Triggering a persistent slab avalanche 2′ deep remains possible across the region, and winds today may add additional stress. Several weak layers including widespread buried surface hoar (from Jan. 21) sits roughly 1-2′ below the surface. A person skiing or on a snowmachine may tip the balance and initiate a larger slab avalanche. Triggering a smaller wind slab or a cornice may also activate this layer. The snowpack is now at a point where no signs of instability are likely to be present before one of these avalanches is triggered. Assessing the terrain and the potential outcome of an avalanche breaking deeper in the pack is key. Are there terrain traps below you? Cliffs? Are your partners watching and rescue ready?
Winds this weak have loaded some slopes and scoured others as seen yesterday on Seattle Ridge. Triggering a soft or hard persistent slab is possible with our current snowpack.
Triggering an isolated wind slab is possible today and will be more likely in places where wind is actively transporting snow into steep terrain. Today Northwest winds may be moving loose snow along some ridgetops and forming new wind slabs on leeward features. Earlier in weak ridgetop winds loaded some slopes and scoured ridge lines. Pay attention to where the snow feels stiff, looks pillowed, sounds or feels hollow and watch for shooting cracks. Hard wind slabs tend to break when you are out onto the slope and often fracture above you. Be aware of wind loading patterns in the terrain, especially cross-loaded gullies. Sometimes Northwest winds can funnel in from the South near Sunburst and on the Southern end of Turnagain Pass.
Small wind slab triggered in the last few days on a wind loaded gully, SE aspect of Seattle Ridge at about 2300′.
Deep Persistent Slab: Above 3,000′ in the Alpine zones, several old weak layers of facets and buried surface hoar sit near the ground and in the mid-pack. This structure is most pronounced in areas with a thin overall snow cover, such as the South end of Turnagain Pass and the Summit Lake area. As you plan your day, keep in mind that there are deeper persistent layers that could ‘wake up’ if you find the wrong spot.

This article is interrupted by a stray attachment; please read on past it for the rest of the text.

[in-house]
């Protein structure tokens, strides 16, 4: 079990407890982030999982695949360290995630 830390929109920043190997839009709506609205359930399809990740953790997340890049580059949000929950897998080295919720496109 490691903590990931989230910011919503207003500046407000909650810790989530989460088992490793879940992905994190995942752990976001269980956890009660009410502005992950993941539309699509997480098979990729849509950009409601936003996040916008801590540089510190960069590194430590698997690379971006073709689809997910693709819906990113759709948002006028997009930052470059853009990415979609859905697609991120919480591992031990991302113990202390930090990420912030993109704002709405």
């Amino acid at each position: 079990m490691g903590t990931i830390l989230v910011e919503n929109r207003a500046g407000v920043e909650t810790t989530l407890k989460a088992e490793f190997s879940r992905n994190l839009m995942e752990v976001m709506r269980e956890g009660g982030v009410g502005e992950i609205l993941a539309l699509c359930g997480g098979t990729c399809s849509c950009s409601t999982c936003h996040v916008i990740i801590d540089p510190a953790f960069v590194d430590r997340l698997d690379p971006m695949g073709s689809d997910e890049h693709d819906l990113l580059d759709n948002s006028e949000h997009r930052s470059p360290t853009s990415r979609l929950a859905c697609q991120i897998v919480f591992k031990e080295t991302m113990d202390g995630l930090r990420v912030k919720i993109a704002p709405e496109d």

Yesterday was clear and sunny with no precipitation. Westerly winds became Easterly 5-15mph early afternoon. Temperatures along ridgetops were in the high teens (F) increasing to the low 20F’s during the heat of the day. Temps at sea level bumped into the high 20F’s and back into the teens F’s overnight. Patches of valley fog were present near Turnagain Arm.
Mostly cloudy skies are forecasted for today. Temperatures should average in the 20F’s and dip down into the teens (F) overnight. Ridge top winds will start out light from the East, but will transition to the Northwest and increase to 15-20mph. No precipitation is expected.
Clear skies are in the forecast for Saturday wth similar temperatures. Moderate Northwest winds will continue tomorrow, becoming light by late afternoon. Increasing clouds and warmer temperatures are expected Sunday evening into Monday with a possibility of a few scattered showers.
|Temp Avg (F)||Snow (in)||Water (in)||Snow Depth (in)|
|Center Ridge (1880′)||26||0||0||64|
|Summit Lake (1400′)||17||0||0||24|
|Alyeska Mid (1700′)||23||0||0||58|
|Temp Avg (F)||Wind Dir||Wind Avg (mph)||Wind Gust (mph)|
|Seattle Ridge (2400′)||21||W–E||10||25|
|12/06/19||Turnagain||Avalanche: Sunburst||Billy Finley|
|12/04/19||Turnagain||Observation: Sunburst||A.Johnston-Bloom/ W.Wagner/ R.Van Luit Forecaster|
|12/03/19||Turnagain||Observation: Hippy Bowl||Nick Langowski|
|12/01/19||Turnagain||Observation: Tincan, All elevations||Eric Roberts|
|12/01/19||Turnagain||Observation: Tincan||Andy Moderow|
|11/30/19||Turnagain||Observation: Tincan Treeline Plateau/ Common Bowl/ Ridge||Eric Roberts|
|11/29/19||Turnagain||Observation: Sunburst Ob #2||Aleph Johnston-Bloom Forecaster|
|11/29/19||Turnagain||Observation: Sunburst Ob #1||Aleph Johnston-Bloom Forecaster|
|11/27/19||Turnagain||Observation: Tincan||Aleph Johnston-Bloom Forecaster|
|11/25/19||Turnagain||Observation: Sunnyside||Graham Predeger Forecaster|
Status of riding areas across the Chugach NF is managed by the Glacier and Seward Ranger Districts, not avalanche center staff. Riding area information is posted as a public service to our users and updated based on snow depth and snow density to prevent resource damage at trailhead locations. Riding area questions contact: email@example.com
|Area||Status||Weather & Riding Conditions|
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